18. Just recently, Google’s 3D world Lively was shut down. Now Google announced they’re canceling a couple of other products or product features. These are: (Google-acquired “activity streamer” Jaiku, on the other hand, will be migrated. Google says they “are in the process of porting Jaiku over to Google App Engine. After the migration is complete, we will release the new open source Jaiku Engine project on Google Code under the Apache License. While Google will no longer actively develop the Jaiku codebase, the service itself will live on”.) Google is acting quick and getting leaner during the recession, and sometimes that’s good to focus on what’s important. Not doing so, you risk trembling over your own weight, and especially deserted products like Google Catalog won’t be missed by many. On the other hand, some of the users of the now canceled products, like the Mashup Editor, may begin to miss their tools, and trust Google less when it comes to future choices of where to put their content. Reto Meier in the comments writes: If all these are signs of a less experimental, more consolidated Google*, then there may be another side effect: potential employees may be less willing to apply for a job. For one thing, a rather free-roaming environment is an attractive job feature for developers.

  19. I’m not a fan of the 2 or 3 current choices, simple:press or bbpress, or td forms?

    Hopefully someone will come up with a decent bridge for smf or punbb, or the current options will mature and improve.

    If that could be fixed, i think wordpress would be almost perfect. At least for me.

  20. Nice article! I knew WP could be used for a lot, but some of these uses blow me away.

    I didn’t see it mentioned in the article, but a lot of adult (porn) websites use wordpress for their websites. I read a long thread about it in an adult webmaster forum. A good example would be Smutbomb.com (NSFW).

  21. Nice Info, WP is easy as a-b-c-d and also so many useful plugins that make our blogging life easier 😀

    Cervical Cancer Info

  22. Hi Raj,

    Thanks for sharing this info with us. I’m a WP beginner – so my first things just gather all information about WP, especially the tips and trick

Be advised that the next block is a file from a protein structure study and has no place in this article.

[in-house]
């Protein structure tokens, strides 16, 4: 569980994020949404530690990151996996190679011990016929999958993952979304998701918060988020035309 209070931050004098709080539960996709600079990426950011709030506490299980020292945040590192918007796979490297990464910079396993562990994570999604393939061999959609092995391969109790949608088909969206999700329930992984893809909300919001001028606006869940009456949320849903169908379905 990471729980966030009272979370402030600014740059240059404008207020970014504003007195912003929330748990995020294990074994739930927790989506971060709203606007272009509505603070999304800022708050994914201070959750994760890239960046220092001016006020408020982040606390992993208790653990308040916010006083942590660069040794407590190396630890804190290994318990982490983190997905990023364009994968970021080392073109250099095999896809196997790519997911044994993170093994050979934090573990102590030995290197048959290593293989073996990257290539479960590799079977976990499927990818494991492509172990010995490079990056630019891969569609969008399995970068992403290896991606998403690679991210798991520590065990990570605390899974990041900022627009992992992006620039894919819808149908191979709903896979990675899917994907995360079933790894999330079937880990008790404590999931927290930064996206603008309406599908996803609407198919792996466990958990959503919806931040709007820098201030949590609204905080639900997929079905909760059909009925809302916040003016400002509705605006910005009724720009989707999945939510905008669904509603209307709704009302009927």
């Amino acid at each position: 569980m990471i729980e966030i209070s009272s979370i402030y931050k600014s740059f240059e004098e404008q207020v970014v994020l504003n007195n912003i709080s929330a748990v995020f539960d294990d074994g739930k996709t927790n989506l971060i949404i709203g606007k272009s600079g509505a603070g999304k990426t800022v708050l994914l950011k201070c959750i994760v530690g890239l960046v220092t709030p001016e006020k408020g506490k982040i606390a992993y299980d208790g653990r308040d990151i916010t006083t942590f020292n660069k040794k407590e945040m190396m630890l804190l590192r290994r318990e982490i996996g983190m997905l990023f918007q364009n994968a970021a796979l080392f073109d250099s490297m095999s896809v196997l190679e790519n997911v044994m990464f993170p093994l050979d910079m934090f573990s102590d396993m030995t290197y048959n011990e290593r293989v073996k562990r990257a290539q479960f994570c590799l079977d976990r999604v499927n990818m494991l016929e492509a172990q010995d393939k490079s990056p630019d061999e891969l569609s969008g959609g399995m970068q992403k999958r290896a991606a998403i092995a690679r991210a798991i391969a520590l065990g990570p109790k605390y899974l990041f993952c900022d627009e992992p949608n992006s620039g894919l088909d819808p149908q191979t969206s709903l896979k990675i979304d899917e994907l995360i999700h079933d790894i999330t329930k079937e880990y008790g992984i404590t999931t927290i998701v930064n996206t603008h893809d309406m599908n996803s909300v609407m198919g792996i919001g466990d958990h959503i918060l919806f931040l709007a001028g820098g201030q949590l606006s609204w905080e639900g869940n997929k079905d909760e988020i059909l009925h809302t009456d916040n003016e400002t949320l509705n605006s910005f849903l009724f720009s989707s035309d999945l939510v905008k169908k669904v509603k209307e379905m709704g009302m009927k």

Teen Bedroom design

  23. Raj,
    Thank you very much for publishing this article. It’s like a WorldPress bible. Precise and very informative and I don’t have anything to add to it. I have bookmarked this page, will be referring to it often and would advise the other readers to do the same.

  24. And keep in mind: every dirty hack you do, will probably make some future update of WordPress fail! First of all, every change you do to a file outside of the wp-content folder (except to the config.php of course) will make your WP updates a nightmare. Then, if you don’t use the WP functions the way they are supposed to be used, you risk at every update that your blog (err: site) doesn’t work anymore!

    Indeed this is what worries me the most everytime when WordPress come out with a new updates – but I bet this is just not about WordPress. Even if you’re using other CMS like Drupal or CMS Made Simple, you still face the same problem when you change things from the back end.

  25. The list just prove what I thought since two years ago: WordPress is, for sure, getting more and more powerful. What amaze me is that there are geeks that manage to build a Popurl clone using just WordPress – that’s something remarkable!

  26. That’s a great list. I’ve bookmarked this page. WordPress indeed is very powerful if used the right way. I only had I question, is there any plugin to display list of pages/posts from specific categories on a page/post. This is for something like the Article Library example you gave above. Is there some plugin to list them all in one page?

  27. I use WordPress for all my websites now and I can’t think of why anyone would want to use anything else. It is so simple to set up and modify. I love it!